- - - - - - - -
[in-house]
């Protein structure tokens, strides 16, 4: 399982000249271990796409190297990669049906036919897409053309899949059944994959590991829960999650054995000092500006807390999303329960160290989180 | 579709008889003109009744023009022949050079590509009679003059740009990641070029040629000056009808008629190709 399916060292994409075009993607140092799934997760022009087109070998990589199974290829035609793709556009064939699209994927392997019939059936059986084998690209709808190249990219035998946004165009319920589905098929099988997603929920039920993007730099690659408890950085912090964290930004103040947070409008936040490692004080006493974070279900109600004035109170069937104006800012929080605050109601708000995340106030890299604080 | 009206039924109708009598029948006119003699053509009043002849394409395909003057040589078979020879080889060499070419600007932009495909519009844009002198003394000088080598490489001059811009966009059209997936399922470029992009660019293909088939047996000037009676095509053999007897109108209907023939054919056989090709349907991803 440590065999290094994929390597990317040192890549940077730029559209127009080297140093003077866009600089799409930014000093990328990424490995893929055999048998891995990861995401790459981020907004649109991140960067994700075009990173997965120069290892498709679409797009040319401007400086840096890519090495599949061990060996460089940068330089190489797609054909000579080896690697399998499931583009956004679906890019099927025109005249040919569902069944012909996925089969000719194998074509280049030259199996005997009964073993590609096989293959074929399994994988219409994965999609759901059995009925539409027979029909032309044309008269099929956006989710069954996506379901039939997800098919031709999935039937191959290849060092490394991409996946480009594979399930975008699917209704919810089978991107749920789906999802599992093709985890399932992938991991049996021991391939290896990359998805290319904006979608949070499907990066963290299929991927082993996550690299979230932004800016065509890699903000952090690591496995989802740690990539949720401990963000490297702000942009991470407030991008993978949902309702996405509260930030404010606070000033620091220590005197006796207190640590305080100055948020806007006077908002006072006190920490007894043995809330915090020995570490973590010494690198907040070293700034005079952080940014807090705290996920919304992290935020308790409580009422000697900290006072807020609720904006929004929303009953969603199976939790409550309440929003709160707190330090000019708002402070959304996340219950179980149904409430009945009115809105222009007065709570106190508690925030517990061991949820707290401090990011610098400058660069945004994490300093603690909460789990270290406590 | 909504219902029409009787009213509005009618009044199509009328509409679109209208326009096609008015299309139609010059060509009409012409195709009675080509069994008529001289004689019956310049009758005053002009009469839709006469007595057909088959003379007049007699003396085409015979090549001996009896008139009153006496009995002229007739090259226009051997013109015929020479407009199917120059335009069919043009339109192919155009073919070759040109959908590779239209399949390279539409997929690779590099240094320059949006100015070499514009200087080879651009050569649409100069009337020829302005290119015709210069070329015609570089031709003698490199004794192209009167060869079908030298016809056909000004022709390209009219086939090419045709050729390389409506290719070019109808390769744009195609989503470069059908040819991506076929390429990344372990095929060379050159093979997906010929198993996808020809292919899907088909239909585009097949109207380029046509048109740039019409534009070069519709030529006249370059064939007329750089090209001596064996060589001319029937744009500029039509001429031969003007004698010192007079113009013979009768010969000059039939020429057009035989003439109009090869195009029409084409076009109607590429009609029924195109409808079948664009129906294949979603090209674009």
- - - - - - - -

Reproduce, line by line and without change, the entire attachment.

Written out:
[in-house]
């Protein structure tokens, strides 16, 4: 399982000249271990796409190297990669049906036919897409053309899949059944994959590991829960999650054995000092500006807390999303329960160290989180 | 579709008889003109009744023009022949050079590509009679003059740009990641070029040629000056009808008629190709 399916060292994409075009993607140092799934997760022009087109070998990589199974290829035609793709556009064939699209994927392997019939059936059986084998690209709808190249990219035998946004165009319920589905098929099988997603929920039920993007730099690659408890950085912090964290930004103040947070409008936040490692004080006493974070279900109600004035109170069937104006800012929080605050109601708000995340106030890299604080 | 009206039924109708009598029948006119003699053509009043002849394409395909003057040589078979020879080889060499070419600007932009495909519009844009002198003394000088080598490489001059811009966009059209997936399922470029992009660019293909088939047996000037009676095509053999007897109108209907023939054919056989090709349907991803 440590065999290094994929390597990317040192890549940077730029559209127009080297140093003077866009600089799409930014000093990328990424490995893929055999048998891995990861995401790459981020907004649109991140960067994700075009990173997965120069290892498709679409797009040319401007400086840096890519090495599949061990060996460089940068330089190489797609054909000579080896690697399998499931583009956004679906890019099927025109005249040919569902069944012909996925089969000719194998074509280049030259199996005997009964073993590609096989293959074929399994994988219409994965999609759901059995009925539409027979029909032309044309008269099929956006989710069954996506379901039939997800098919031709999935039937191959290849060092490394991409996946480009594979399930975008699917209704919810089978991107749920789906999802599992093709985890399932992938991991049996021991391939290896990359998805290319904006979608949070499907990066963290299929991927082993996550690299979230932004800016065509890699903000952090690591496995989802740690990539949720401990963000490297702000942009991470407030991008993978949902309702996405509260930030404010606070000033620091220590005197006796207190640590305080100055948020806007006077908002006072006190920490007894043995809330915090020995570490973590010494690198907040070293700034005079952080940014807090705290996920919304992290935020308790409580009422000697900290006072807020609720904006929004929303009953969603199976939790409550309440929003709160707190330090000019708002402070959304996340219950179980149904409430009945009115809105222009007065709570106190508690925030517990061991949820707290401090990011610098400058660069945004994490300093603690909460789990270290406590 | 909504219902029409009787009213509005009618009044199509009328509409679109209208326009096609008015299309139609010059060509009409012409195709009675080509069994008529001289004689019956310049009758005053002009009469839709006469007595057909088959003379007049007699003396085409015979090549001996009896008139009153006496009995002229007739090259226009051997013109015929020479407009199917120059335009069919043009339109192919155009073919070759040109959908590779239209399949390279539409997929690779590099240094320059949006100015070499514009200087080879651009050569649409100069009337020829302005290119015709210069070329015609570089031709003698490199004794192209009167060869079908030298016809056909000004022709390209009219086939090419045709050729390389409506290719070019109808390769744009195609989503470069059908040819991506076929390429990344372990095929060379050159093979997906010929198993996808020809292919899907088909239909585009097949109207380029046509048109740039019409534009070069519709030529006249370059064939007329750089090209001596064996060589001319029937744009500029039509001429031969003007004698010192007079113009013979009768010969000059039939020429057009035989003439109009090869195009029409084409076009109607590429009609029924195109409808079948664009129906294949979603090209674009």